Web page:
Subaru has made some strides forward in cabin tech, giving the new Outback an iPod connection and Bluetooth cell phone support, but the car really stands out for its all-wheel-drive and general practicality.
The Subaru Outback has evolved through the years from a wagon to the current crossover-sized vehicle. Comfortable for five passengers, the Outback sits up high, allowing clearance for offroad situations.
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Subaru's styling language has evolved gradually. Currently, it shows itself in the tight grille, high fenders, and pronounced wheel arches of the Outback.
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This Outback came with a 3.6-liter flat six-cylinder engine. Subaru and Porsche are the main proponents of the flat, or boxer style, engine configuration. The Outback is also available with a 2.5-liter flat four-cylinder engine.
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The Outback has retained some of its station wagon looks, with a low, carlike hood. But the suspension and cabin height give the car its utility credentials.
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We found the suspension very soft in the Outback, with a lot of travel. This tuning leads to body roll in the corners but allows extension at the wheels for negotiating rocks and other obstacles.
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The Outback offers a reasonable amount of cargo space, but as it does not have its origins in a truck, don't expect room for 4-foot-by-8-foot plywood sheets.
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This Limited trim Outback gets leather seats and wood trim, some nice touches, but the cabin never quite feels luxurious.
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Paddle shifters are mounted behind the steering wheel spokes to manually shift the five-speed automatic transmission.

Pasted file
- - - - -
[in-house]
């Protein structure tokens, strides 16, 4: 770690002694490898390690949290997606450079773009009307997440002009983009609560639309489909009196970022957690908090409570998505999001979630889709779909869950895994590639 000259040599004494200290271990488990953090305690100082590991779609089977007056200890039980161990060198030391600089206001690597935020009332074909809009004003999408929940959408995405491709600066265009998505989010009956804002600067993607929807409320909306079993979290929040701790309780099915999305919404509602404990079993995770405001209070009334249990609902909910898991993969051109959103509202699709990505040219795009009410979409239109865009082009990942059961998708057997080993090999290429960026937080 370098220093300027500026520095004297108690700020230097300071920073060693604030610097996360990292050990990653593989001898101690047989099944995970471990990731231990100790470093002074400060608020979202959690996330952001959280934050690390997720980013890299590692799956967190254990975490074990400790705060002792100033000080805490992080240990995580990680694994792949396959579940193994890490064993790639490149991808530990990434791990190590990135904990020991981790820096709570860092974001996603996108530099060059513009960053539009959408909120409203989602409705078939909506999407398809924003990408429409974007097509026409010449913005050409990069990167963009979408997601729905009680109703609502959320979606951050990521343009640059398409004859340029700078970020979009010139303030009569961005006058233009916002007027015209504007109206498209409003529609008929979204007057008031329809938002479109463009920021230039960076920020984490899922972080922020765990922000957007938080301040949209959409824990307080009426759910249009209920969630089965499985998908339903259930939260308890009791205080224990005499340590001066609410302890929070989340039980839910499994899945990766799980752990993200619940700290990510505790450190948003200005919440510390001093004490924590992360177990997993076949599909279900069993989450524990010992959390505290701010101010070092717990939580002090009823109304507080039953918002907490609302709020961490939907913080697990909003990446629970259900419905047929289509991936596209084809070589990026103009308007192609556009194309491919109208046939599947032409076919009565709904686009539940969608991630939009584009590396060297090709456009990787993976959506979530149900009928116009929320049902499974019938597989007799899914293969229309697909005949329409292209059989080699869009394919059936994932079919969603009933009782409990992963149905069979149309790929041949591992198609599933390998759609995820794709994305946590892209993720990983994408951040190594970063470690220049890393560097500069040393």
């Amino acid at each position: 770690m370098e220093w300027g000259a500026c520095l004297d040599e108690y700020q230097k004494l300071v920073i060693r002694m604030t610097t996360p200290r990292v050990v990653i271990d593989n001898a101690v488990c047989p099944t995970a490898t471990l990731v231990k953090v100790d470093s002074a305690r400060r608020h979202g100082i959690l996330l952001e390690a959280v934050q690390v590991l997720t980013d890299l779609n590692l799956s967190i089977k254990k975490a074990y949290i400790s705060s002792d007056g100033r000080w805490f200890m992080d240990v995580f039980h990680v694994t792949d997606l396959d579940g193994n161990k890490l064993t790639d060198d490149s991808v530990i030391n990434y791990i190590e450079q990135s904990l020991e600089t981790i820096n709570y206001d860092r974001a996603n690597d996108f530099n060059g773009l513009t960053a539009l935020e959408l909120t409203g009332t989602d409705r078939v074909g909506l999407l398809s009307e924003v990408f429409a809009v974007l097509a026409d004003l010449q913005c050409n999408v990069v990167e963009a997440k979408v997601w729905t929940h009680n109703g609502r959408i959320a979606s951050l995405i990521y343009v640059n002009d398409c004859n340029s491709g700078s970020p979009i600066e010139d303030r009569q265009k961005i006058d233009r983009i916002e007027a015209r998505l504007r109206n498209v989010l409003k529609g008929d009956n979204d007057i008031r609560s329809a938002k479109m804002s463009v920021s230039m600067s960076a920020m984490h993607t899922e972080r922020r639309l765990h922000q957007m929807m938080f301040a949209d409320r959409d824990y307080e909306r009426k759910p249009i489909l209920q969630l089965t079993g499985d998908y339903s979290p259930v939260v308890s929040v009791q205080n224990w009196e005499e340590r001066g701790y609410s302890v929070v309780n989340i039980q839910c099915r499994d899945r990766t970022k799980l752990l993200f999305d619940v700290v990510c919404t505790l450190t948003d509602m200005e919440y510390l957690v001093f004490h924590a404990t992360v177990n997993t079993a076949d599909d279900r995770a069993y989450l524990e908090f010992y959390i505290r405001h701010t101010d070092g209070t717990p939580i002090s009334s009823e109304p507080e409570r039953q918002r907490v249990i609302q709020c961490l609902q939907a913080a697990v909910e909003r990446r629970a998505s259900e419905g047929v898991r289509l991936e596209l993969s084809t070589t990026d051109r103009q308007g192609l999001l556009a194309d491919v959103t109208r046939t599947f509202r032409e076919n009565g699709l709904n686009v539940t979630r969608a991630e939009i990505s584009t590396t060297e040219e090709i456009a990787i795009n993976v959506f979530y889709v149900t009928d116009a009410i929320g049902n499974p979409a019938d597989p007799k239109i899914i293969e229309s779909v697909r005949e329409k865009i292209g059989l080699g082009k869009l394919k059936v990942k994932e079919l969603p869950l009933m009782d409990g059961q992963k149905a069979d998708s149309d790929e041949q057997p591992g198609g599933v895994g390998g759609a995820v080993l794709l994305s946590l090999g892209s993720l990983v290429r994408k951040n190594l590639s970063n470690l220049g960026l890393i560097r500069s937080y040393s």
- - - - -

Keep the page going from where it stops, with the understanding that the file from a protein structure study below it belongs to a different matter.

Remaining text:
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A fuel consumption gauge on the instrument cluster shows when the car is getting good and bad mileage.
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The five-speed automatic has a manual mode, useful for hill descents.
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The navigation system is only available on the highest trim vehicle.
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Because the navigation system is DVD-based, you have to make sure the correct region of the country is chosen before entering a destination.
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The Bluetooth phone system includes a recent calls list and a phonebook.
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Subaru has modernized its cabin tech a bit, now including iPod integration and Bluetooth streaming as audio sources.
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The iPod interface is easy to use, but the car does not let you make music selections when it is moving.
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The car includes an excellent set of surround presets, but these are not all that useful, as there is not a rear-seat DVD system.
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The Harman Kardon optional audio system includes nine speakers and a 440-watt amp.